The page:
Mitigating risks like child labor in the first place, however, requires stronger benefit sharing and up-front community participation in mining decisions. Communities must be involved “to ensure that critical minerals provide tangible [local] benefits” said Dia, citing economic opportunities, sustainable livelihoods, the development of infrastructure in education or health, and access to clean drinking water, among other examples.
Boulanger agreed that the best approach to mining involves working directly with communities. “Without community,” she observed, “we do not have security of supply.”
Recognizing “Hidden Suppliers” and Promoting International Standards
Dia said that another key group also merits greater attention. Artisanal and Small-scale Mining (ASM) operators number about 45 million across 80 countries and produce a sizable portion of global gold, tin, and cobalt supplies. “We cannot do the green transition without ASM operators,” Dia said. But these miners face a slew of challenges: They are often limited by a lack of market opportunities, a lack of expertise, and discriminatory gender norms.
In the larger field of industrial-scale mining, progress is reflected in a growing spotlight on standards and certifications. For instance, the Initiative for Responsible Mining Assurance (IRMA), which started 15 years ago with an initial focus on jewelry, is now a leading example of a third-party certifier with participating companies of all sizes located around the world.
“We have companies like Anglo American saying they will be audited at all their mine sites,” said Boulanger, “and smaller companies, [like] Carrizal in Mexico or Albemarle, who are still willing to do this, even though they’re starting companies.”
Certifications can help ensure that environmental, social, and governance concerns have been addressed by companies both big and small. Public-facing audits should be emphasized in certification processes, noted Boulanger, because they help communities to weigh in on the impacts of mining activities. “We need to be sure we ask communities whether the suppliers to our end brands are doing less harm,” she said. Certification programs also need to tackle mining risks in a holistic way, making sure not to inadvertently trade one risk for another.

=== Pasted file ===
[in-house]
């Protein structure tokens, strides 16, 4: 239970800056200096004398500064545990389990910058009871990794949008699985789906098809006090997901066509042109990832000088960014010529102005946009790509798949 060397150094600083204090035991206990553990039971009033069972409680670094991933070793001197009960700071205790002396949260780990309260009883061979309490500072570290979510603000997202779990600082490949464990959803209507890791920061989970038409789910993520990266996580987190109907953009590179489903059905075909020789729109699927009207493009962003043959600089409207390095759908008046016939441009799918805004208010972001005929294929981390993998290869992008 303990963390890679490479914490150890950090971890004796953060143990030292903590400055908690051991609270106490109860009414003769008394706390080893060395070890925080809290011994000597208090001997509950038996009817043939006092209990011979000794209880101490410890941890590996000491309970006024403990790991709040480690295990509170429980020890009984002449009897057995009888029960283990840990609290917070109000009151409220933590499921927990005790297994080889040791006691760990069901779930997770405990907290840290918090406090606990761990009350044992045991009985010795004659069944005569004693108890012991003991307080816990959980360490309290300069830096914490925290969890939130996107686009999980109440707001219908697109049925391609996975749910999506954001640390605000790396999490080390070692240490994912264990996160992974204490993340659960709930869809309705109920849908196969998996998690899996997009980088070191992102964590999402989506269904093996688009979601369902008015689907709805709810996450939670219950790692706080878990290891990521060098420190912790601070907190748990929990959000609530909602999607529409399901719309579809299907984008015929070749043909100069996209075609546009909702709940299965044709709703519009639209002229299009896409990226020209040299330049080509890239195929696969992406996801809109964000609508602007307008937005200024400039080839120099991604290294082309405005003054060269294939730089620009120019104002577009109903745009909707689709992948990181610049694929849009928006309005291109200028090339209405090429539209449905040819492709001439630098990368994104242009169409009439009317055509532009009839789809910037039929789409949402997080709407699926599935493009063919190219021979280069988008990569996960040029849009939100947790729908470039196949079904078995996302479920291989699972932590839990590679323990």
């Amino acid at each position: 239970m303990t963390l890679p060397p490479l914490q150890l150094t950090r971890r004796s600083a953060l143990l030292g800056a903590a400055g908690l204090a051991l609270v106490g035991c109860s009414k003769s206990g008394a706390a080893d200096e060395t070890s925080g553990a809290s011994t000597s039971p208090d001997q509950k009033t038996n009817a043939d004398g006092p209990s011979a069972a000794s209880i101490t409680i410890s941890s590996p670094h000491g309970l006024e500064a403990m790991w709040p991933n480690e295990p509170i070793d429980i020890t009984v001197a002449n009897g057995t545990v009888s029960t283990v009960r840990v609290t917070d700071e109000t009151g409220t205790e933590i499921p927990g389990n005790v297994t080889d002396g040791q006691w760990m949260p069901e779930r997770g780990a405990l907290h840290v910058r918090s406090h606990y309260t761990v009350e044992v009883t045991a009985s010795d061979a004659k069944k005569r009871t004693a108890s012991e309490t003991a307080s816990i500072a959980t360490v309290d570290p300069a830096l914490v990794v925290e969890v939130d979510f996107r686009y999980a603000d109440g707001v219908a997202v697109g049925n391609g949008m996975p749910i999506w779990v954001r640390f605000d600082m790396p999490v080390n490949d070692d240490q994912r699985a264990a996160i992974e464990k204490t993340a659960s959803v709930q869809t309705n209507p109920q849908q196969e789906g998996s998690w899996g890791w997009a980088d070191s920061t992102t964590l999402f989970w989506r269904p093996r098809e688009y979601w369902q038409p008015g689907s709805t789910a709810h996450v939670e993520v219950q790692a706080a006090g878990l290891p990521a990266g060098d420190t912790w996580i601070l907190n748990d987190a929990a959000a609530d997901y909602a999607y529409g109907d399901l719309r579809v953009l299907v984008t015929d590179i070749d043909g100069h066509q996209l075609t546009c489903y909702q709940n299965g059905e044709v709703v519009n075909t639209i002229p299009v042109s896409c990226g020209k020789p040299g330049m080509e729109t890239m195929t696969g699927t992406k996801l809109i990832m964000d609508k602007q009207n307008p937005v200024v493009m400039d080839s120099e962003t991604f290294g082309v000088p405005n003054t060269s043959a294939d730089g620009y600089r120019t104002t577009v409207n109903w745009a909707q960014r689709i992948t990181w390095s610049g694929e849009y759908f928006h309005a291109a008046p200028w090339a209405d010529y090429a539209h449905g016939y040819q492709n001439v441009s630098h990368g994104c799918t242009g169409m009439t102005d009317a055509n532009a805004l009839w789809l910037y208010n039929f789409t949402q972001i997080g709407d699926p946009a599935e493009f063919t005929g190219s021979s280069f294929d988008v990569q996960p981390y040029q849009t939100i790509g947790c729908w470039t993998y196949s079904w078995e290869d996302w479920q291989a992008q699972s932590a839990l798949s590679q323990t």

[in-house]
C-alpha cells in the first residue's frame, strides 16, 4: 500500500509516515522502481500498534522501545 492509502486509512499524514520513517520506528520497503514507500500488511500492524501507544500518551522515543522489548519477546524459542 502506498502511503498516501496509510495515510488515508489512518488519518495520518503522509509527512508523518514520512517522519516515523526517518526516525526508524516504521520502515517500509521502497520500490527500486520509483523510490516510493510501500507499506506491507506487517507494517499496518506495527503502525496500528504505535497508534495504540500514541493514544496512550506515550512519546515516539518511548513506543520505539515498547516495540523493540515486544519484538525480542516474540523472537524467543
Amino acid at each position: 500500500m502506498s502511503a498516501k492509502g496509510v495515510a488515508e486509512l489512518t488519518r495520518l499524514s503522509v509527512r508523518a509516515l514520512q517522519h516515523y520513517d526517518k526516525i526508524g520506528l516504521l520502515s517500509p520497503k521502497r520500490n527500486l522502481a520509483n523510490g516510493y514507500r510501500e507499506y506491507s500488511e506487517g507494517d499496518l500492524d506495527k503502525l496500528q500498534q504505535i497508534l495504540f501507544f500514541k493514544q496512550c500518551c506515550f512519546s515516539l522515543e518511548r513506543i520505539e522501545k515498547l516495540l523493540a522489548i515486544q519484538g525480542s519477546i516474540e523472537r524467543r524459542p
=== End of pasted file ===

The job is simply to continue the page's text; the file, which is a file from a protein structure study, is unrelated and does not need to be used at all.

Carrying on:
IRMA is a crucial tool for developing higher mining standards and ensuring transparency, but legislation is ultimately needed to secure broad and lasting changes in the mining sector. “A voluntary initiative like IRMA is never going to replace the rule of law and government,” said Boulanger. “We need to improve these laws, and a global standard like IRMA can be used as a template and a support to governments as they increase and improve the strength of their laws and the robustness of their legal structure.”
Expanding Policy and Partnerships
In the U.S., the recent Inflation Reduction Act (IRA) represents a $370 billion investment in clean energy and tech, said Helaina Matza, Director of the Office of Energy Transformation at the State Department.
One key aim of the IRA is to onshore part of the energy supply chain, including critical minerals. Christopher Smith, Chief Government Affairs Officer at Ford, observed that “as we move to electrification and manufacture batteries to reduce greenhouse gas emissions and power our economy, the United States government feels like it should have a greater direct role in overseeing and managing environmental issues that are associated with the extraction and the processing of said minerals. The idea is to move those minerals back to the US or to countries with which the US has a free trade agreement.”
Apart from the IRA, Matza said that the US government has been working on critical minerals issues through two State Department initiatives that seek to build cooperation across countries: The Energy Resource Governance Initiative (ERGI) and the Minerals Security Partnership. “There are important resources everywhere, and the only way to make a global energy transition is if we cooperate,” said Sharon Burke.